Holly Hedegaard, M.D., from the National Center for Health Statistics in Hyattsville, Maryland, and colleagues examined urban-rural differences in drug overdose death rates using the most recent data from the National Vital Statistics System.
The researchers found that compared with rural counties, urban counties had a higher age-adjusted rate of drug overdose deaths in 2017 (22.0 versus 20.0 per 100,000, respectively). The rates were higher in urban than rural counties for men (29.9 versus 24.3) and in rural versus urban counties for women (15.5 versus 14.2). Higher rates were seen in urban versus rural counties for drug overdose deaths involving heroin (5.2 versus 2.9), synthetic opioids other than methadone (9.3 versus 7.0), and cocaine (4.6 versus 2.4). In contrast, rural counties had higher rates for drug overdose deaths involving natural and semisynthetic opioids (4.9 versus 4.3) and psychostimulants with abuse potential (4.0 versus 3.1).
 
Want to be fined? Follow CMS’ opioid guidelines.

Recent federal guidelines on opioid prescribing have forced physicians to become extremely cautious in their prescribing habits and documentation as well as their handling of patients with opioid addictions.                                                 
With all the attention on opioid overprescribing, little attention has been paid to patients with chronic pain and a true need for high doses of pain medication. Even less attention has been paid to physicians trying to balance the government’s prescribing guidelines with the needs of these chronic pain patients.
In a recent case, the New Hampshire Board of Medicine investigated a physician who is board certified in pain management and anesthesiology after cutting back a chronic pain patient’s prescription opioid painkillers. The patient had been on a dosage of 80 mg of OxyContin twice daily and 30 mg of oxycodone four times a day for many years. After apparently reviewing the guidelines put out by CMS , which the physician read as allowing doctors to prescribe only up to 90 morphine milligram equivalents a day (MME), the doctor informed the patient he was reducing his dosage to comply with those guidelines. This reduction was less than one-quarter of what the patient had been taking (equivalent of 420 MME).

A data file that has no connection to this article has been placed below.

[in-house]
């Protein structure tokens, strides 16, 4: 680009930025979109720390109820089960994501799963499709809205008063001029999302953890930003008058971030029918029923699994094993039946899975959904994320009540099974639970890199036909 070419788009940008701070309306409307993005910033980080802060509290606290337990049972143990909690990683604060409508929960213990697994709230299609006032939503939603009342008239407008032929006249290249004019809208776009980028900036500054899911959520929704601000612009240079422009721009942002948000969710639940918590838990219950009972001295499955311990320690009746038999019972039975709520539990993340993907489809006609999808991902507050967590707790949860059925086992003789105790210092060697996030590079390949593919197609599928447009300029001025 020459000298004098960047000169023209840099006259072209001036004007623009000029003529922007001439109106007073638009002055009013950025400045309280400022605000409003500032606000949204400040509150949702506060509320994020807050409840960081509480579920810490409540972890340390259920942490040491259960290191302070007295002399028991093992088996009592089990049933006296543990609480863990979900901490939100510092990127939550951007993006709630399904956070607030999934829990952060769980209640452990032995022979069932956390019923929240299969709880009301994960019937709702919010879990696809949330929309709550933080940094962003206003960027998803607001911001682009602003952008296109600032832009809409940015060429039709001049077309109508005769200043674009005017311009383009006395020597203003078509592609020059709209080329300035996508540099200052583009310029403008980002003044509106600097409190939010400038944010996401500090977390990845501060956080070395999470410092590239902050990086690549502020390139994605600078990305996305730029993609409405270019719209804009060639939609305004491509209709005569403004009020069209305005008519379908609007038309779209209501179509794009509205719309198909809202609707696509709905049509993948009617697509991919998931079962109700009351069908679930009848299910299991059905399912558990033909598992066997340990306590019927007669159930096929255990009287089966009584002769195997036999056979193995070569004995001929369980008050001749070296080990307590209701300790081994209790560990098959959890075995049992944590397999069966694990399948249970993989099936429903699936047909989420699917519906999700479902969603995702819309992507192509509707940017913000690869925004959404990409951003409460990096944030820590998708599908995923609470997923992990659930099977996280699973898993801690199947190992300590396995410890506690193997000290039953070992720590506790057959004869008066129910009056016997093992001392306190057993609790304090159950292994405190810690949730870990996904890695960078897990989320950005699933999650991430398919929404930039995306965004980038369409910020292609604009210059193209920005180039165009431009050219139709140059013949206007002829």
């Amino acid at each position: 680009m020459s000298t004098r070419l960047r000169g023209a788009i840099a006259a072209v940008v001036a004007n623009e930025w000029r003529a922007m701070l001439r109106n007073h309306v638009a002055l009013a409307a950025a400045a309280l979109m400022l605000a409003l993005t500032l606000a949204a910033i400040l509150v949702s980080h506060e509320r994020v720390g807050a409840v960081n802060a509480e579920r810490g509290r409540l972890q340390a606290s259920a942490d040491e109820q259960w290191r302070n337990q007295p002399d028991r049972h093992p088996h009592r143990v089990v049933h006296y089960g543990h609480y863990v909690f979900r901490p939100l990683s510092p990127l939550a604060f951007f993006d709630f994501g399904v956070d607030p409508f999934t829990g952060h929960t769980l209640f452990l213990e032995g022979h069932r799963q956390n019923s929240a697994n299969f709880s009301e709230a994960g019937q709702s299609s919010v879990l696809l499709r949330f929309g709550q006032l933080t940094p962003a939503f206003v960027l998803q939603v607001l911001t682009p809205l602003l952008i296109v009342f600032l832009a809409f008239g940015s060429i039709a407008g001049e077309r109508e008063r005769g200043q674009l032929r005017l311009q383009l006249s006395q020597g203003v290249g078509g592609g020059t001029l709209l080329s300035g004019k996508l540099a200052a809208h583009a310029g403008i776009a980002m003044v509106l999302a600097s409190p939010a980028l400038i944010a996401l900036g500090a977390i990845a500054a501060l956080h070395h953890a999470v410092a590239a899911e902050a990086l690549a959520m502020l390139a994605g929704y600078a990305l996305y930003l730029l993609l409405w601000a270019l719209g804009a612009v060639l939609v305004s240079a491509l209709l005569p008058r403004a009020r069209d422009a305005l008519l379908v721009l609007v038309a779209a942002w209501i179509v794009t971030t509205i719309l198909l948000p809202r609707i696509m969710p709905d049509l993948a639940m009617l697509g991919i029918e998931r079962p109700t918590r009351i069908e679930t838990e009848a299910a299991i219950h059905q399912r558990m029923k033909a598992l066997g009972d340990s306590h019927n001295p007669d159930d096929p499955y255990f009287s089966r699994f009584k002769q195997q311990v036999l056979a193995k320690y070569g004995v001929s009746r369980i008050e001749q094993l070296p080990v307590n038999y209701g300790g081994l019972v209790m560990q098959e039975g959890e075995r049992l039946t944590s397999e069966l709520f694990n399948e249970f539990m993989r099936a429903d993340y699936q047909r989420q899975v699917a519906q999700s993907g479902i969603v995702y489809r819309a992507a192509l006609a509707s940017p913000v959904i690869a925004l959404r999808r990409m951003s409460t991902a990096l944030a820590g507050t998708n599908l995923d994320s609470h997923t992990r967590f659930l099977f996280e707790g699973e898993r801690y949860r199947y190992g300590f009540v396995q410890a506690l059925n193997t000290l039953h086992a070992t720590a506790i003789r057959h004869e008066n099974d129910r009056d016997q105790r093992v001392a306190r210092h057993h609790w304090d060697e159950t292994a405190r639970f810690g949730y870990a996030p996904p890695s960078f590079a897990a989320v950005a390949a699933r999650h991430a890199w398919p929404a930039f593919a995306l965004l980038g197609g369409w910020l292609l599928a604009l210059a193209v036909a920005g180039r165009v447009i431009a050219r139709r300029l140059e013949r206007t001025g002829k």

JUNE 2020 ABIPP EXAMS
AND COMPETENCY EXAMS
June 13 - June 14, 2020 | Memphis, TN
 
The American Board of Interventional Pain Physicians ( ABIPP ) has developed certification programs that recognize accepted levels of knowledge and expertise in the interventional pain management
profession, with the goal of improved patient care. Hundreds of qualified physicians have made the commitment to become ABIPP certified.
ABIPP now offers the only competency certification program for regenerative medicine.
 
For complete information about the examination requirements and to obtain an application packet, visit www.abipp.org or call 270-554-9412 x4217 or by email at summer@asipp.org.
 
June 13
ABIPP Part I  
Combined CSM/CCPM Exam for ABIPP Path
Competency Exam in Controlled Substance Management
Competency Exam in Coding, Compliance, and
Practice Management

June 13-14
ABIPP Part II